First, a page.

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Skitter Viz Aug. '98

Skitter Visualization August '98
CAIDA's ISMA 98 tshirt image
Skitter from to ~22,000 destinations, 21 July 1998

background behind visualization

This image depicts data collected from CAIDA's skitter tool ( ), currently operating from 5 CAIDA source hosts.

Skitter uses light-weight probing to measure forward IP paths from a source to many (tens of thousands of) destinations, including round trip times and routing changes. By ('traceroute'-style) probing paths to many destination hosts spread throughout the IPv4 address space, we hope to depict a significant portion of Internet connectivity as a directed graph from the skitter host. One of skitter's design goals is to sustain continuous monitoring of many paths in a short period of time, while imposing as little traffic on the network as possible.

Skitter data results in a spanning tree structure originating at the polling host and extending into the infrastructure toward the destination hosts in the polling set. Data is then aggregated into a centralized database for correlation and depiction as a top-down, macroscopic view of the Internet. Juxtaposition of such data sets has been a remarkably unattended area given the promise it offers for insights into the infrastructure as a whole.

The visualization here is an example skitter data run with each link representing a hop between two Internet nodes (IP addresses). We have highlighted links of address space primarily associated with ASNs of ISPs represented at ISMA 98. Note that we color links rather than nodes, and since each link bears two IP addresses, we must select one of those addresses to correspond to the link (as one might expect, it makes a significant difference in the visualization). Each link is directed (all sourced from same CAIDA host, labeled in graph, out toward periphery of image), and so we select the 'to' side of this link to map to a color.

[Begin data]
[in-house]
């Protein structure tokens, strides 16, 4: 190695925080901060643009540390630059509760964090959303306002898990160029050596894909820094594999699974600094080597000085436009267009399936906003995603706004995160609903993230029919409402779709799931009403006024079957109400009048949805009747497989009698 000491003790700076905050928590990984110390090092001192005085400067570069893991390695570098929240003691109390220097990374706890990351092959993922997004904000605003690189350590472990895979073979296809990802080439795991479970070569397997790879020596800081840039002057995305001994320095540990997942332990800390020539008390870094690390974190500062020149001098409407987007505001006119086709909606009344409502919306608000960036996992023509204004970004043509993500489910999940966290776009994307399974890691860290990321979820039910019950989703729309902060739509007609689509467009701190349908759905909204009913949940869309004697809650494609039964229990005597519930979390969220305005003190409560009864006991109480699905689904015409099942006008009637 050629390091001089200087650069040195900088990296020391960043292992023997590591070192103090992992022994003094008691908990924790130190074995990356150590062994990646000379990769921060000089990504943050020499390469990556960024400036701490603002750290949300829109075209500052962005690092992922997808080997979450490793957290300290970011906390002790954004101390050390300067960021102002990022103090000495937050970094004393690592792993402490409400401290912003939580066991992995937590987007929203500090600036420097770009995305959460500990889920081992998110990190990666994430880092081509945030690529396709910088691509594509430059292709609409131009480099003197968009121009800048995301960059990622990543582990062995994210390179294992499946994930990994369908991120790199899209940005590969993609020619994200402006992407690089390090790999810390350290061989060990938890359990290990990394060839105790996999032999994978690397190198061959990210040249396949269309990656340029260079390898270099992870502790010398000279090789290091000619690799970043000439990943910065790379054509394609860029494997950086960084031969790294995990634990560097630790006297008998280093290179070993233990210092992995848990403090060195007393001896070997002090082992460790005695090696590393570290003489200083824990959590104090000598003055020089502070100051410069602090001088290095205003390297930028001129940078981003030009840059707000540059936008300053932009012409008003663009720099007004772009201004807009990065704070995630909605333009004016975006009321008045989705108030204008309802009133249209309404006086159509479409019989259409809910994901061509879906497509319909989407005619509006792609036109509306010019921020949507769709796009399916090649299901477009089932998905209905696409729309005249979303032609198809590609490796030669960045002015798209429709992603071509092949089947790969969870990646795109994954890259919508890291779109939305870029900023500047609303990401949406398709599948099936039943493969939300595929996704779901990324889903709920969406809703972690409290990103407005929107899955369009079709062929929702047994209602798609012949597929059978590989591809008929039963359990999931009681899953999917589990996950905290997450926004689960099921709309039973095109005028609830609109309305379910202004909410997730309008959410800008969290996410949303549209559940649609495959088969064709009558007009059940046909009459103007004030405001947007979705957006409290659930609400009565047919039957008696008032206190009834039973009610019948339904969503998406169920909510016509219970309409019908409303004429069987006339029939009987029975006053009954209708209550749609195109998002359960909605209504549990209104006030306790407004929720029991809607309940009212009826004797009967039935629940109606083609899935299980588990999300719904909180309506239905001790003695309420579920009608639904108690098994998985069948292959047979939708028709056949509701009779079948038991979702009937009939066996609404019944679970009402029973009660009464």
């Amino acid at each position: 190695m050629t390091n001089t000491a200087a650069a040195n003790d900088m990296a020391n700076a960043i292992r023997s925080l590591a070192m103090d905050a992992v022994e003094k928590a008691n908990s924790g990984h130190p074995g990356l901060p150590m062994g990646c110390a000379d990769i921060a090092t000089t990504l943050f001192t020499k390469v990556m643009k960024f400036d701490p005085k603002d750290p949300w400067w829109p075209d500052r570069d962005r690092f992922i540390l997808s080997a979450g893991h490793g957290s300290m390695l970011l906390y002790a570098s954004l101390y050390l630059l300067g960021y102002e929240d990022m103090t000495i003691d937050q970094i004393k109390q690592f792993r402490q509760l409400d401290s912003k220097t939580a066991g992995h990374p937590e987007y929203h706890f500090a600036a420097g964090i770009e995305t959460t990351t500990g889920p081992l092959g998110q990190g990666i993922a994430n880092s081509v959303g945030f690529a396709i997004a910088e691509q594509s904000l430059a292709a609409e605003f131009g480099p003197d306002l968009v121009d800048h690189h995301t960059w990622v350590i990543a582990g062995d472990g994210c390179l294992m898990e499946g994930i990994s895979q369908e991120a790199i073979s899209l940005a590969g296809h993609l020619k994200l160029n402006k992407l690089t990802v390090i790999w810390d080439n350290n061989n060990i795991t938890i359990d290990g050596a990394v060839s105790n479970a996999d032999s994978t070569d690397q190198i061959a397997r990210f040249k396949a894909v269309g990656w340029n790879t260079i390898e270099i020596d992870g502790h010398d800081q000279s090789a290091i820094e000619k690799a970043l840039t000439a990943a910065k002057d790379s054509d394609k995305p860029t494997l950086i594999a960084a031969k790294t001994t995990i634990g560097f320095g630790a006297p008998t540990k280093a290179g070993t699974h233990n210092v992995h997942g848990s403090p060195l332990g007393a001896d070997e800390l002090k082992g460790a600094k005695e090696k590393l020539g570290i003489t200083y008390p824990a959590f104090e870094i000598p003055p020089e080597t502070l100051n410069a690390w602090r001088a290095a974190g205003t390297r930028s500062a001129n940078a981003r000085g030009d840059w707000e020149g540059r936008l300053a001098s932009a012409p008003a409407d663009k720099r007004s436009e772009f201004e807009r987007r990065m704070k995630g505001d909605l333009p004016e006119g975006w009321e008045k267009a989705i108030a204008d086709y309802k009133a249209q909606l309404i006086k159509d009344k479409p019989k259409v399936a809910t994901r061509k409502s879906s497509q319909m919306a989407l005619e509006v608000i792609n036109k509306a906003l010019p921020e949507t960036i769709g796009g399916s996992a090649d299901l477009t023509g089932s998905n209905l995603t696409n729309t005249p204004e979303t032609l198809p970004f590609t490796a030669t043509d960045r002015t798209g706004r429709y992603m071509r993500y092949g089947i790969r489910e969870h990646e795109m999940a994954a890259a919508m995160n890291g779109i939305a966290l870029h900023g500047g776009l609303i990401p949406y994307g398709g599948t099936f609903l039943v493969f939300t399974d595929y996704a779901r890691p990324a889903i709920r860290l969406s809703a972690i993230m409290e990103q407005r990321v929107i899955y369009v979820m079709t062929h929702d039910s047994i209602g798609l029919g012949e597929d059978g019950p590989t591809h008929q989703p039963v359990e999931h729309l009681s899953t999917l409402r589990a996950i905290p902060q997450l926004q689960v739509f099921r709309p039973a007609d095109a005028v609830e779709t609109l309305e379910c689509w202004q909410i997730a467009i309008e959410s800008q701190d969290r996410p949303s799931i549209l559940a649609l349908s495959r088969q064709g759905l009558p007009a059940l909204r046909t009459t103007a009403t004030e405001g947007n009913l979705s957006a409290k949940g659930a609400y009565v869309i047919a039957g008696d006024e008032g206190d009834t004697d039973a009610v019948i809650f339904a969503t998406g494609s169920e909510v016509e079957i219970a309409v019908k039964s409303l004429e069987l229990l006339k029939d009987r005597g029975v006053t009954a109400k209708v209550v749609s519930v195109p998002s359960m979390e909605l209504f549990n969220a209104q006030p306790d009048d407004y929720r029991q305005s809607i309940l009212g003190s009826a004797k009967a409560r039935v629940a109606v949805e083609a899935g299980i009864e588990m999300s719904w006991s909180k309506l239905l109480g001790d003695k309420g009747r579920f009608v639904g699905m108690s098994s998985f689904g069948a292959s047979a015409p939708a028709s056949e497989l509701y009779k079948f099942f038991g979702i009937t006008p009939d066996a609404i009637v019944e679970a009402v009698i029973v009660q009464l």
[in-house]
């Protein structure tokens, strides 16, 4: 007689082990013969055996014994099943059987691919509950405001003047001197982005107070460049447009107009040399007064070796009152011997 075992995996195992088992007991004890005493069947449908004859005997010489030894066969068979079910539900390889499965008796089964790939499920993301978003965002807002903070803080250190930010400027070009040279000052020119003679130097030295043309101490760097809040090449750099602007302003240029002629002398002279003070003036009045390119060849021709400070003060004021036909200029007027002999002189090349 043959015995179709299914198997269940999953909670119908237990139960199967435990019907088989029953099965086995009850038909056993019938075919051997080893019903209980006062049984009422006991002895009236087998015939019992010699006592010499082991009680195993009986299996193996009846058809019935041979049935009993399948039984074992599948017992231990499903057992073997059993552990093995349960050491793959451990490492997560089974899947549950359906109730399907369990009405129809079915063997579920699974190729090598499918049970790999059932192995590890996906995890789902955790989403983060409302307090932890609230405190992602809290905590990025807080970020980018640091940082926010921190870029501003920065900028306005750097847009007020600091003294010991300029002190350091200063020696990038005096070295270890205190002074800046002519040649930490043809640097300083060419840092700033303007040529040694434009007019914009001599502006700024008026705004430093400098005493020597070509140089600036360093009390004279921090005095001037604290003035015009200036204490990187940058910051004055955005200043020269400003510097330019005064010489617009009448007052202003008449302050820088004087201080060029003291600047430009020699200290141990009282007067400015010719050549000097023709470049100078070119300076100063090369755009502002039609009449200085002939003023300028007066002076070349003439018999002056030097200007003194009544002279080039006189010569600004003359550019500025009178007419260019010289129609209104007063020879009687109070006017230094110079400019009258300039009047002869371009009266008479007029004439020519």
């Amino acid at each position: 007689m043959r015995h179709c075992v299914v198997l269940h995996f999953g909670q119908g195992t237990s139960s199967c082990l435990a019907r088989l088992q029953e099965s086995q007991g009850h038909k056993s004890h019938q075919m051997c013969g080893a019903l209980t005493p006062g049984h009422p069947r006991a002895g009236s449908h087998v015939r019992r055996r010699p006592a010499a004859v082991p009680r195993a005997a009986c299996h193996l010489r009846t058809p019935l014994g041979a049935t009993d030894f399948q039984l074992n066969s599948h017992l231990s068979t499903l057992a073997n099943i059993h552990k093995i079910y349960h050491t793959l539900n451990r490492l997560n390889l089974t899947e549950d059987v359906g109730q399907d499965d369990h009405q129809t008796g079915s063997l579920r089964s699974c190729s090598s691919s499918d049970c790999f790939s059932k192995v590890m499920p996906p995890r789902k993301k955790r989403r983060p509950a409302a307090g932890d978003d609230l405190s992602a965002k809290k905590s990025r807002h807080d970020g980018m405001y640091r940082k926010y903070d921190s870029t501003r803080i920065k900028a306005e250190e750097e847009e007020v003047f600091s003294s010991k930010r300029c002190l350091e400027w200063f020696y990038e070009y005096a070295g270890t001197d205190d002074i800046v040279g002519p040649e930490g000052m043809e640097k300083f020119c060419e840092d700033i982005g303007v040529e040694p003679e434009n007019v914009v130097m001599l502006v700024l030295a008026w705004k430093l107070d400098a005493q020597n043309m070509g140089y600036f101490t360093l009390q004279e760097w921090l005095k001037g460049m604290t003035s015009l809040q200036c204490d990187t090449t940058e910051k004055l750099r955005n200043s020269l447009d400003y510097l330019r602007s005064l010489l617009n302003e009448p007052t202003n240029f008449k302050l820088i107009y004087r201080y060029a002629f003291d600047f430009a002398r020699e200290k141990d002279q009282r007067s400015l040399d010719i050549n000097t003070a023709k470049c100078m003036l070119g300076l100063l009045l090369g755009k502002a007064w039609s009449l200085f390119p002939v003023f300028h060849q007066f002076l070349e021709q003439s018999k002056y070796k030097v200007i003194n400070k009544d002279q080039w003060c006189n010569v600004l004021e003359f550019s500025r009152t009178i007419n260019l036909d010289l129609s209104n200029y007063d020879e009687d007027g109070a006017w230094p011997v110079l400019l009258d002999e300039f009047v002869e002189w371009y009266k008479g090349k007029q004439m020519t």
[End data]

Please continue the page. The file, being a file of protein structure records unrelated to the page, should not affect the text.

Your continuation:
skitter: goals and implementation details

Path information provided through skitter is useful in two ways: for collapsing the spanning tree originating at the skitter host so it can effectively pinpoint problems, and for deriving and mapping dynamic changes in Internet topologies. It will also be a useful quality check for backbone engineers to compare the expected with actual results of new configurations.

Skitter also tracks approximate round trip times (RTT) and variances. Three-dimensional graphs of RTT variance matrices provide a method to indicate regions of the infrastructure experiencing abnormal delay.

The data derived through skitter will eventually be integrated with a comprehensive database of physical topologies (e.g., prototypes are CAIDA's java-based topology mapping tools for ISP backbones, the Mbone and caching hierarchy topologies). CAIDA is also maintaining a database of latitude and longitude values for identifying physical location of nodes.

Skitter also offers promise in potential correlation to BGP data, to allow engineers to discern who is announcing what to whom over specific paths. Although such information will not answer why this is happening or if such traffic behavior is optimal, it will provide real-world inputs to traffic models/simulations designed to answer such questions. These data can also help pinpoint routing instabilities and other anomalies, and track their secondary, downstream effects, e.g. on round trip times, availability, packet loss across specific paths. A repository of these data/analyses will significantly enhance our predictive capabilities on the Internet.

ISMA tshirts were provided to all attendees as part of the ISMA98 invitational workshop.


  • skitter author: Daniel McRobb (CAIDA)
  • visualization: Bradley Huffaker (CAIDA), Hal Burch (Lucent/Bell Laboratories)
  • data collection: Steven Feldman (MFS/Worldcom), Andrew Partan (Verio)
  • production: Oliver Jakubiec (CAIDA), Amy Blanchard (CAIDA)

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